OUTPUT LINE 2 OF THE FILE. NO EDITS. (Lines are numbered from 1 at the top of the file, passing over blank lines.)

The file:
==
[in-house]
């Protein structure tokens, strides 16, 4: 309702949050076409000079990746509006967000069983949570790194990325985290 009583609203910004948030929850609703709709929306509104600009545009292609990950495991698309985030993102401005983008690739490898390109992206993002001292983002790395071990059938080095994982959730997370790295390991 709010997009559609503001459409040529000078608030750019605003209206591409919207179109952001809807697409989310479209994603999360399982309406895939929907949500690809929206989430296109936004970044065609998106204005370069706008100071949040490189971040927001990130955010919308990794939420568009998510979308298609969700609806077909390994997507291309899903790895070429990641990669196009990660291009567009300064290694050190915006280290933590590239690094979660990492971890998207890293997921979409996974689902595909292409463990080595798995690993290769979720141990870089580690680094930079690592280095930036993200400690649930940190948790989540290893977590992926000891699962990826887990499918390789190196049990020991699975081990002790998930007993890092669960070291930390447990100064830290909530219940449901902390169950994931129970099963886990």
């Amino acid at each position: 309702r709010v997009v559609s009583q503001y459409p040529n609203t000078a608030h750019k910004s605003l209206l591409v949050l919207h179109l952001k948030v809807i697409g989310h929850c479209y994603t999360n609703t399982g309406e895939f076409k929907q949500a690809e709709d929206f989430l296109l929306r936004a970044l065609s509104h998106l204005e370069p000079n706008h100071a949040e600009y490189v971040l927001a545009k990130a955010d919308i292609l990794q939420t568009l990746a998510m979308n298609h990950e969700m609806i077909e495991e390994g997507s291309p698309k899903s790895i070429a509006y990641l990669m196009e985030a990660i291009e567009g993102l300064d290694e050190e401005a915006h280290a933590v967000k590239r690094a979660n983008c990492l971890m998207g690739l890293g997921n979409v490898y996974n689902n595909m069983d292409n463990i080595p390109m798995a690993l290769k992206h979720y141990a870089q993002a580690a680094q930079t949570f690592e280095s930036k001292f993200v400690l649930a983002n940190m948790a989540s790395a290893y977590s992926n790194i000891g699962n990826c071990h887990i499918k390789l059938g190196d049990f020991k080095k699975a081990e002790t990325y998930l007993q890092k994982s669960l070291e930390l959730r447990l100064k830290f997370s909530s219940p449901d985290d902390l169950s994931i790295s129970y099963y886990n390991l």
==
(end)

């Protein structure tokens, strides 16, 4: 309702949050076409000079990746509006967000069983949570790194990325985290 009583609203910004948030929850609703709709929306509104600009545009292609990950495991698309985030993102401005983008690739490898390109992206993002001292983002790395071990059938080095994982959730997370790295390991 709010997009559609503001459409040529000078608030750019605003209206591409919207179109952001809807697409989310479209994603999360399982309406895939929907949500690809929206989430296109936004970044065609998106204005370069706008100071949040490189971040927001990130955010919308990794939420568009998510979308298609969700609806077909390994997507291309899903790895070429990641990669196009990660291009567009300064290694050190915006280290933590590239690094979660990492971890998207890293997921979409996974689902595909292409463990080595798995690993290769979720141990870089580690680094930079690592280095930036993200400690649930940190948790989540290893977590992926000891699962990826887990499918390789190196049990020991699975081990002790998930007993890092669960070291930390447990100064830290909530219940449901902390169950994931129970099963886990």